Zachary Kaiser
Colors Passing
San Diego International Airport, part of the Figures of Speech exhibition, February 2018 - February 2019
A collaboration with Gabi Schaffzin and Devin Higgins

Colors Passing is an object built for the International Arrivals terminal at the San Diego International airport. It responds poetically to its environment and the passersby. When something or someone approaches it, the lights inside the object reflect the color that it sees, and it produces a unique poem about that color.

Colors Passing translates color into poetry, but only through a translation of qualitative human experience into machine-readable code. It creates its unique poetry by sampling individual phrases or words from a corpus of public domain poetry that were translated into English from other languages. Some of the original languages are from cultures in the places to which airplanes from San Diego fly.

It is thus engaged and implicated in the politics of translation at multiple registers: when it translates the physical world into color data, and in its use of poetry that has been translated from other languages into English.

When a viewer first approaches Colors Passing, a sensor on the device collects color information—from, for example, the shirt of the viewer. This color information is translated into machine-readable language, represented in hexadecimal notation. The values collected are used as a key to compile the unique poetry about the specific color that the device “sees.” This poem is displayed on the screen on the front of Colors Passing.

In order to do what we set out to do — use a corpus of poetry in translation from the countries to which people from SAN might fly in order to produce mashed-up poetry about the color the computer vision system was seeing at any given moment — we needed help. We worked with a digital collections expert at the Michigan State University Libraries, Devin Higgins, to build a corpus of poetry in translation that was originally written in languages spoken in locations to which planes from SAN might fly.  

After we assembled the corpus of texts — mainly books of poetry culled primarily from the academic collections in the Hathi Trust database — we had to go through them quickly and do the best we could to clean them of any improperly recognized artifacts. The texts, which we had as .txt files, had been put through optical character recognition (OCR) after the original books had been scanned. While relatively accurate, OCR is far from perfect. Ligatures, for example, are widely misrecognized as numbers or other letters, and the quality of a book’s printing (as well as its age) has a certain bearing on how well the OCR system can “read” the text on the page.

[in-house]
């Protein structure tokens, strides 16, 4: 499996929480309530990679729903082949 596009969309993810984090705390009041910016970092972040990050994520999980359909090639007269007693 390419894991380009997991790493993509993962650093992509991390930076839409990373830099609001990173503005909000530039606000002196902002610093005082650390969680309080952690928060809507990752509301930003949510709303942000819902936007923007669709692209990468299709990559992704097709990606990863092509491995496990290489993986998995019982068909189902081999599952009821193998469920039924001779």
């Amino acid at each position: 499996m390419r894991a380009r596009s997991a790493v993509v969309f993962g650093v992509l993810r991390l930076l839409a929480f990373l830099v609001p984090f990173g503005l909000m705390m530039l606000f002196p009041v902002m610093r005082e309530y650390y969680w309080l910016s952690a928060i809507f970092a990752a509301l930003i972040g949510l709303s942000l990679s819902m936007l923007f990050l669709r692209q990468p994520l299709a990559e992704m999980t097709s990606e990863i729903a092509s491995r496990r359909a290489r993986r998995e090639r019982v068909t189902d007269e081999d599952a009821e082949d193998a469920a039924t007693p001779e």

While we were doing our best to clean up the text files, we needed to create a way to search through the corpus for colors and to categorize those colors, lumping lines about similar colors together. So we established a hierarchical taxonomy of colors (e.g., “azure” is a subset of “blue”) for any color that might be mentioned in the poems. We then wrote a script to find all the mentions of any given color within the corpus of texts, and pulled the line that mentions that color along with the lines before and after it (to identify context). Once we did that, we were able to produce a database of lines of poetry that pertained to general colors and more specific subsets of those colors. It is this database that Colors Passing uses to generate its mashed up poetry about the colors that it is seeing.

But which colors does it actually see? Using camera input in an ultrasonic proximity sensor, the system detects objects that are a few feet away and then grabs the color value of the pixel in the center of its field of “vision.” This hexadecimal value is translated into a color name, which is then used to query the aforementioned database.

Linguistic anthropologists have, for over the past half-century, studied the ways various cultures refer to otherwise similar colors. That is, what American English speakers might consider to be “blue” may be closer to “green” in Japan. Some cultures do not have words for colors that other cultures do. Human language, of course, is a complicated and fluid communication mechanism. Machine language—insofar as it is a production of human programming—can act as a universal equivalent: the hexadecimal value FF8300 (a bright orange) can be read and represented by any computer programmed to do so, which includes nearly every personal computer, tablet, smart phone, and more. Even in a machine-readable context, however, there is a required delineation: each hexadecimal value represents a specific spot on the color spectrum—there is no in-between, for instance, FF8300 and FF8301 in a 24-bit color system. Our eyes, if trained to perceive that in-between, may beg to differ.

Colors Passing uses poetry to illustrate this translation from a common machine-readable value into human language. On the one hand, “sense” is lost when multiple poems are combined into one using natural language processing. On the other, the poetic forms allow us to go beyond common narrative prose. Just as the name or meaning of a color is affected by a viewer’s position relative to that color (i.e., the culture in which they were raised, their own visual abilities, physical location in relation to its source, etc.), the meaning of Colors Passing’s poetry is squarely situated within the viewer’s subjectivity.